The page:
Two-seater Toss Off
For as long as time has begun, from the ’70s to be exact, the Fiat X1/9 has always been compared to the TR7. And this is true of the classic press too. Wedge-shaped with pop-up headlights, that is where the similarities end. The X1/9 comes out well in these tests but I fear this is because there are many that disliked BL’s wedge or the agro that went with it.
The TR7 died in 1981. The X1/9 carried on, unchallenged until 1984 when suddenly you could hear the X1/9’s market share fall apart much like what happened to the car itself after its first winter.
Launched in 1972, the X1/9 saw very little development. The main changes came in 1979 with larger US federal style bumpers and a 1500cc engine from the Strada. There were some changes to paint schemes and specs but overall, very little changed.
Suddenly, Japan enters stage left. It comes to the party with its MR2. A dinky looking 2 seater with a rev-happy 1600cc engine packed with 16 valves and twin cams. It was what the X1/9 had been calling out for.
Toyota’s new car was a runaway success. What it lacked in practicalities over the X1/9, it more than made up for it by keeping up with the new hot hatches on the block. There was even competition in-house from the Corolla GT-i 16. Basically the same engine dressed in a 3 door hatchback style. It was competent and reliable but didn’t set the pulse racing with its Corolla looks.
The X1/9, having surpassed the128 3P and still going strong considering Fiat’s Strada Abarth offering, it had finally met its match. Back to back, in everyday situations, both cars are similar. The engine sits behind you and both are vocal. In those traffic light Grand Prix trials, it’s quite fun. On a run, it can be both tiring. Both cars come with low gearing though it feels like the MR2 has the lower set of ratios. Using the Fiat Strada engine and gearbox, the X1/9’s are just a little bit taller all round.
Those lower ratios are no bad thing though. The MR2, with its 16 valve engine has 3 stages of power delivery like boiling an egg. 1-3000 it’s all gentle, warm, nothing really happens. 3-4000 and something is happening. There are bubbles at the bottom of the pan and it’s getting hot. 4000 and beyond and it’s boiling. Stomp on the throttle and you feel a shove from the 128bhp engine that will happily spin up to the red near 8000rpm.
There is no such gauge to be had from the X1/9. It’s 85bhp is way off what the Toyota has. All is not lost though. Despite its twin choke carb fed single cam unit, it develops all of its 87Ib/ft of torque lower at 3200rpm. This makes the X1/9 a more flexible car than you would expect and feel the more rapid in the twisty bits. It’s far easier to keep the power on.
With maximum bhp’s coming up high on both engines, it’s where the torque is that counts. The X1/9 doesn’t have to have the engine singing loudly to get where it wants too quickly. In contrast, the MR2 needs to be spinning at 5000rpm to get its 105 Ib/ft. The downside to the 16valve engine is that it needs revs to get the power.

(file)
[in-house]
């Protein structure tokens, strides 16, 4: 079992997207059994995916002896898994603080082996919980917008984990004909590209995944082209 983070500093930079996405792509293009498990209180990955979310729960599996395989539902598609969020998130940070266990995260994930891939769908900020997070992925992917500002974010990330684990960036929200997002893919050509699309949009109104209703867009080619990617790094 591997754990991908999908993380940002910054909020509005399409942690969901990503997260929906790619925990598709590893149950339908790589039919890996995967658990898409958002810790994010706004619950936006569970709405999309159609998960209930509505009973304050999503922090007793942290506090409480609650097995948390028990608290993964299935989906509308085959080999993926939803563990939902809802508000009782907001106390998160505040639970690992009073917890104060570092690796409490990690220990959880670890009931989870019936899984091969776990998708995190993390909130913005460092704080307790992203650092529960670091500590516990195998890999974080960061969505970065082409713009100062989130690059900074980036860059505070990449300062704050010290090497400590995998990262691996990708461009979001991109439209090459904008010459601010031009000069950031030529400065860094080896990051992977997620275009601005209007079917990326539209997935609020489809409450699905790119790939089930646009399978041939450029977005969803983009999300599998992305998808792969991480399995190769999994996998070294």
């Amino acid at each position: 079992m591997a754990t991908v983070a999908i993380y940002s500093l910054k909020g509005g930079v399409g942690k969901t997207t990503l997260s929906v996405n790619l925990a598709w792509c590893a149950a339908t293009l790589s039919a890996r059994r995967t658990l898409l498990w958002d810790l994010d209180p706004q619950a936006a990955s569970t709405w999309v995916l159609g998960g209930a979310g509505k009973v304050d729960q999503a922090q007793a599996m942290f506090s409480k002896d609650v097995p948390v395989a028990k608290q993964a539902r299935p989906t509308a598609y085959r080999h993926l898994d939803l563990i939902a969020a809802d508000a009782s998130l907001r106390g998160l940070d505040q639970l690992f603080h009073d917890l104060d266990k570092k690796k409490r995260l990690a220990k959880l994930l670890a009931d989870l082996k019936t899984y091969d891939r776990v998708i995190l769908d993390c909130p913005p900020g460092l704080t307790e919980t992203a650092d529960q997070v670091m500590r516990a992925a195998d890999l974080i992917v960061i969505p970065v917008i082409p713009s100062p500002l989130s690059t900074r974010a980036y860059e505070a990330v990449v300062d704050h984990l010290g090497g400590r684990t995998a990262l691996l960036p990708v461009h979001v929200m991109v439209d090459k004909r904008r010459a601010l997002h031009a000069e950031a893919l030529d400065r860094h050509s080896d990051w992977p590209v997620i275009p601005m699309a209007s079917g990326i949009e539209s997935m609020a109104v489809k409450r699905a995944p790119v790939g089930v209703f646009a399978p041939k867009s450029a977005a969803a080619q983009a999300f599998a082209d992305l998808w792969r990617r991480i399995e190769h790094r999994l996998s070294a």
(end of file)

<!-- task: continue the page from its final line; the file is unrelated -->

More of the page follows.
You’d expect the handling to be similar for both cars too. Well no. They differ in quite a lot of ways and both are winners and losers. Where overall comfort comes into it, it is the X1/9 that wins. Its ride from the all-round MacPherson struts is soft and comfortable. This makes it the more civilised cruiser over long distances despite its cramped cockpit and close to the controls driving position.
On the other hand, the cornering safety goes to the MR2. Approaching its limits, it will gently understeer and the steering wheel will communicate this back to the driver effectively. The X1/9 has no such virtue. Instead, you can be caught between a rock and a hard place. It’s near-neutral handling is great. The steering loads up and its adhesion with the road is lost. Be quick though because the steering is not as quick in the rack as it is in the MR2, nor is it as light. And this issue is down to 1 factor alone. The MR2 wears wider 185 section tyres with a lower sidewall. The Fiat’s 165 sections cannot compete with 185’s.
So who did it better? Both have plus sides over the other. At its limit, the X1/9 will try and kill you. You can’t drive it without 100% concentration all the time. The MR2, on the other hand, will allow you to be foolish and reward you without going backwards into a ditch unless you are really stupid.
It’s like the Minogue sisters, you can’t, apparently, like them both. The MR2 is like Danni. It can be a little bit diva and a little bit pop in as much as it will satisfy you no matter what your mood. The X1/9 is Kylie. It’s full-on disco diva, 100% of the time. Just don’t show it her years with Deconstruction records. It gets messy, much like its handling can.
Which would I choose? I’ve had a liking for both since I was a child. I just happen to own the Fiat. Having now driven both in almost all driving situations, (the MR2 I did manage to get on the Silverstone racetrack) would I change my own X1/9 for the MR2? If I had the chance to use it more, I would. The MR2, despite its lack of luggage carrying ability, is the more useable car. It’s both fun and easy to live with. It doesn’t feel as delicate as the X1/9 and that also goes for all-round weather ability.
It’s just that my X1/9 tends to spend a lot of time looking at me from the garage, not broken I might add, and much like its handling on the limit, its looks are a killer!
Many thanks to Toyota GB’s Graham Bothamley for the loan of the MR2 from their heritage fleet.